Sophia Kontari, a young lady who was brought up on the island remembers a bottle of marshmallow syrup for coughs that was on the kitchen table during the winter which her mother had learned how to make from Masigka.

According to Sophia: “My mother used to crush and grind marshmallow stems and leaves in the mortar for half an hour, till she had a good mucilaginous paste. She added some water to cover the paste and boiled it on a low heat for many hours (2-3 hours) until well reduced. She strained well, added some sugar to the liquid and boiled it again till she had a syrup. She kept the bottle on the table and gave us tablespoons when we had a cough. She learned that recipe from Masigka, our doctor.”

This is the only syrup recipe I have found so far that produces a real syrup (not a thick tea), which can be preserved.

Marshmallow, Althaea officinalis

Unfortunately, the people that provide written information about Masigka’s life are doctors who were not interesting in finding out more about the way she used herbs. There are still some of her patients alive and it is absolutely necessary that information should be gathered from what they still remember, as most of them are quite old.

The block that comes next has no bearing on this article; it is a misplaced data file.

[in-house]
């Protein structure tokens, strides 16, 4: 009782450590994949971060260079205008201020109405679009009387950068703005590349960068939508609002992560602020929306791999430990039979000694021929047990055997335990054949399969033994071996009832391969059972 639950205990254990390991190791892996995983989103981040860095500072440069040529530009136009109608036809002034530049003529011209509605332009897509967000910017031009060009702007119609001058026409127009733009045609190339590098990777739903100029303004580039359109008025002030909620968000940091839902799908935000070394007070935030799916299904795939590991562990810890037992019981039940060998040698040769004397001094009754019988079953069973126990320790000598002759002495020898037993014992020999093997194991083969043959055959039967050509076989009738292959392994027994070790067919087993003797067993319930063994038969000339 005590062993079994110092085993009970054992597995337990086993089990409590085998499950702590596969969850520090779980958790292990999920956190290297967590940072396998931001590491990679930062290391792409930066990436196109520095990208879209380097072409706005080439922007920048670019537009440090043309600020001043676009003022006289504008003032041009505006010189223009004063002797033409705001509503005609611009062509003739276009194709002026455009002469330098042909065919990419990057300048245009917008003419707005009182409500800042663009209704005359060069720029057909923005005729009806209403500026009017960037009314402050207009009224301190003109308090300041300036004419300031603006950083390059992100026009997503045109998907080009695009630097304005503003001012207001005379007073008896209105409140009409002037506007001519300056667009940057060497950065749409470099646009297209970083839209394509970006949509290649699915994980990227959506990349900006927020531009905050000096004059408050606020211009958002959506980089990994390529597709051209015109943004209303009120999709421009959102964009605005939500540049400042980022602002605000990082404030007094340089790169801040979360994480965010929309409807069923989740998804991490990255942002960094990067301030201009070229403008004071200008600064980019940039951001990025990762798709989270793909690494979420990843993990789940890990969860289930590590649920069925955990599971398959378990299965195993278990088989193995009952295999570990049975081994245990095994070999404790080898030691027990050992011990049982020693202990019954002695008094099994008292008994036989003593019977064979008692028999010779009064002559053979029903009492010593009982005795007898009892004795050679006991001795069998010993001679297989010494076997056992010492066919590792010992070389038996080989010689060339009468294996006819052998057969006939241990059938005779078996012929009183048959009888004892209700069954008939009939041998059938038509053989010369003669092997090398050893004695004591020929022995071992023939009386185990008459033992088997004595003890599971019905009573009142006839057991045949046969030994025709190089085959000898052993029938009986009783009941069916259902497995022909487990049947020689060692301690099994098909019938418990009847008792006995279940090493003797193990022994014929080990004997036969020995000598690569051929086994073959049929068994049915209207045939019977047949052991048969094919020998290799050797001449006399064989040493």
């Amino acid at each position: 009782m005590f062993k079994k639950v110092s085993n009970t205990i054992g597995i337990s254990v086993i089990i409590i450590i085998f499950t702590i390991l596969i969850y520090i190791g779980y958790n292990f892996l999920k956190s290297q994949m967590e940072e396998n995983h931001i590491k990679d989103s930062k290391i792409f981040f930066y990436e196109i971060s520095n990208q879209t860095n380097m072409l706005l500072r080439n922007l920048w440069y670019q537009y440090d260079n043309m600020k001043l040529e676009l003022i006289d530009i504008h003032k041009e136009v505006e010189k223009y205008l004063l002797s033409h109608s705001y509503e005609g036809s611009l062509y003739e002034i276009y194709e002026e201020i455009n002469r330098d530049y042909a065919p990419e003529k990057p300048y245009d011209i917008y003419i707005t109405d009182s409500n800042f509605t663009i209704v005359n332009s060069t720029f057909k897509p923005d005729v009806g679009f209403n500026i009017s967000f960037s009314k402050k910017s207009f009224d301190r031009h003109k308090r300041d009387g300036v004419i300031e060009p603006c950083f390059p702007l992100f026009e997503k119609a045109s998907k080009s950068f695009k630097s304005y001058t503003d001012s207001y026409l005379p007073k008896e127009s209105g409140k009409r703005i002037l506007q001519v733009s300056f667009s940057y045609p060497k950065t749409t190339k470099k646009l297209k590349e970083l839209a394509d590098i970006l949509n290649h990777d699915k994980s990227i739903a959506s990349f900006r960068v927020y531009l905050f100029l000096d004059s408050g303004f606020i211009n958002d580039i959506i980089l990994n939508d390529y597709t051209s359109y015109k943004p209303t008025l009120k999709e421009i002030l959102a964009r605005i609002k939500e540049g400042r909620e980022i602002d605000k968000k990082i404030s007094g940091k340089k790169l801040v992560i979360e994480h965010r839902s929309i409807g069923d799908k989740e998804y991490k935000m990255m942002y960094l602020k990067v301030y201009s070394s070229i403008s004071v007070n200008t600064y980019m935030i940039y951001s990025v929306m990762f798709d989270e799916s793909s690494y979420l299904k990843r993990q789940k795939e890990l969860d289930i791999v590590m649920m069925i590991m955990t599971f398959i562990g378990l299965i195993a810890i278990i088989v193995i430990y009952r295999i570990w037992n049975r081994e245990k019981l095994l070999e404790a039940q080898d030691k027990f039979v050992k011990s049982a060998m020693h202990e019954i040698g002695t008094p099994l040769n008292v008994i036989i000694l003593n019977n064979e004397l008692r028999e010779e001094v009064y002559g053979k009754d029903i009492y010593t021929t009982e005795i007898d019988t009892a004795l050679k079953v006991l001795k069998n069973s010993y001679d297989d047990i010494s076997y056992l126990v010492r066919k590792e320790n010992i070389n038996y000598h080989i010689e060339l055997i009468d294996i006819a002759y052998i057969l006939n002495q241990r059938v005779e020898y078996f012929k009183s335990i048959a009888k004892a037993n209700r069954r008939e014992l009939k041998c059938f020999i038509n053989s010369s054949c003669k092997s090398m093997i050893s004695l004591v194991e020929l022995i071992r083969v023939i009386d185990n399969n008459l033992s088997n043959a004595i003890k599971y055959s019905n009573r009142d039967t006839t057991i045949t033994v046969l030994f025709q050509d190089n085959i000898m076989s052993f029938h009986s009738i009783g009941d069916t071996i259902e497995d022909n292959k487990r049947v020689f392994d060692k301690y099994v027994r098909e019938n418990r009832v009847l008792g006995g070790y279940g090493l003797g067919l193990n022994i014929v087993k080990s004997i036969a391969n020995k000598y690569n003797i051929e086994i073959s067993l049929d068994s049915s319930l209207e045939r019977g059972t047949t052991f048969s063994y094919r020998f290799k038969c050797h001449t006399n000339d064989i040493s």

The information on the use of healing plants at home that I have managed to gather so far is grouped into the following categories:

  1. Herbs for Colds and Flu
  2. Accidents
  3. Personal Care and Beauty
  4. Pain
  5. Miscellaneous

For other uses of plants which came up in the interviews and attracted my interest, the information about them runs as follows:

  1. Plants for Food: wild edible greens, mushrooms and fruits
  2. Domestic Use
  3. Plants Used in Religious Ceremonies
  4. Plants in Family and Community Ceremonies